How many citizens are aware that since the 1990s, hundreds of millions of dollars continue to be invested in what the US Environmental Protection Agency has designated 20 Areas of Concern (AOCs) around Lake Superior? These catastrophic cleanup efforts to repair damaged ecosystems have been funded (or at least promised to be so) by both the Canadian and United States governments. They are an irrefutable acknowledgment, not only by our government but also by local communities who have demanded these cleanups, that the generations before us just didn’t get it. We are now paying the cost.
What we do personally and collectively matters about how we protect and live with our environment. This is a gift and lesson the earth is teaching us. Our smallest actions not only influence the health of those we love, but, as we are only now beginning to understand, will impact the quality of life for generations to come.
The Indifference of God
One evening last summer, huddled at a camp near Eagle’s Nest north of Marquette, a group of kayakers and I were discussing an essay written by Beldon Lane, a theologian and naturalist. Insightful and challenging, the writer reflects on his extensive hiking and camping experience in the hot, dry canyon country of America’s Southwest. Lane suggests that nature probably is the greatest teacher of humility—for the simple reason it does not play favorites.
Stewart Joseph, a local kayak guide and accomplished paddler, reminds tourists of this hard truth when he warns recreational boaters that “Lake Superior is unforgiving.” This summer we all learned that lesson with seven drownings in six weeks along fifty miles of Lake Superior shoreline. Severity of wind and weather along with lethal consequences of marginal judgments drew no distinctions between tourists and residents, young and old, sportsman and weekend swimmer.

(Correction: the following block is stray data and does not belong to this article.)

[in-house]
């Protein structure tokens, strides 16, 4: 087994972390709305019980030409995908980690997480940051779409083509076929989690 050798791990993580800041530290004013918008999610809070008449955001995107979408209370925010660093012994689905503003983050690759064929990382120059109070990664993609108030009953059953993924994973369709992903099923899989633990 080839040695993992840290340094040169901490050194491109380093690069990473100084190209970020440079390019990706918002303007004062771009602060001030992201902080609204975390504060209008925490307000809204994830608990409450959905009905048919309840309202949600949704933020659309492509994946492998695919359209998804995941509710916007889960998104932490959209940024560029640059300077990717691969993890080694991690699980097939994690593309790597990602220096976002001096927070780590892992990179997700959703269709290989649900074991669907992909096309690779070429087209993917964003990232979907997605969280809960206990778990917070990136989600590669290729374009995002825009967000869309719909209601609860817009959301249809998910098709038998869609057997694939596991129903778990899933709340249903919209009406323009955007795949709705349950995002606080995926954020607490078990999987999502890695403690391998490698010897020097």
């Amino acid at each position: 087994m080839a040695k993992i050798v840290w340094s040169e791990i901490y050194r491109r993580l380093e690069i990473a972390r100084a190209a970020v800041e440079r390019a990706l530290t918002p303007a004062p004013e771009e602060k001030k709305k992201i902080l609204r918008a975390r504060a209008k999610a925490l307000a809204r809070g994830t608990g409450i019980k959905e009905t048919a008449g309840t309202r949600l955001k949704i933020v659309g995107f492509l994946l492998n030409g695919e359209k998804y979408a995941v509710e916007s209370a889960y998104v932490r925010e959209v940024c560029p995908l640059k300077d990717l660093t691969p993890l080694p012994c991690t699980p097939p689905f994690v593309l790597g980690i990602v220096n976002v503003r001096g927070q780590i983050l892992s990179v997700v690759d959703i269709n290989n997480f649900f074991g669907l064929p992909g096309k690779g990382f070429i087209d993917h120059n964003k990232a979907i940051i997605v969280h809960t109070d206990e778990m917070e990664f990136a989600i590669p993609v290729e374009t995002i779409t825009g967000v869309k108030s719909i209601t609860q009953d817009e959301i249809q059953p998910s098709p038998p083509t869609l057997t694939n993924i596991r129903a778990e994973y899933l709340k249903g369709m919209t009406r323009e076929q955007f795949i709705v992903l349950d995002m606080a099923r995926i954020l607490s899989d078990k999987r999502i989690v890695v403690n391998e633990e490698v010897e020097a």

But there are even more personal dimensions to nature’s gift that speak to the human condition. Deep down inside each of us, we quietly carry a wager we will beat our own mortality. If we think positively, eat well, exercise diligently, say our prayers, perhaps we can defy the odds. It is a fantasy perpetuated by many pharmaceuticals, medical professionals, health food aficionados, Jesus Camp folk and New Age preachers.
The indifference of nature (some may say “of God”) reminds us we are all visitors, just as the creatures of the forest and birds of the air are with us for only a few seasons. Larry Skendzel, medical director for one of our local hospices, echoed a Buddhist teaching on spirituality and health during a recent community presentation. It will be our personal worlds of meaning that ultimately shape our experience of both disease and health, not the length of our days.
Sooner or later all of us will suffer illness of both body and mind, he said. And one day we all return to dust.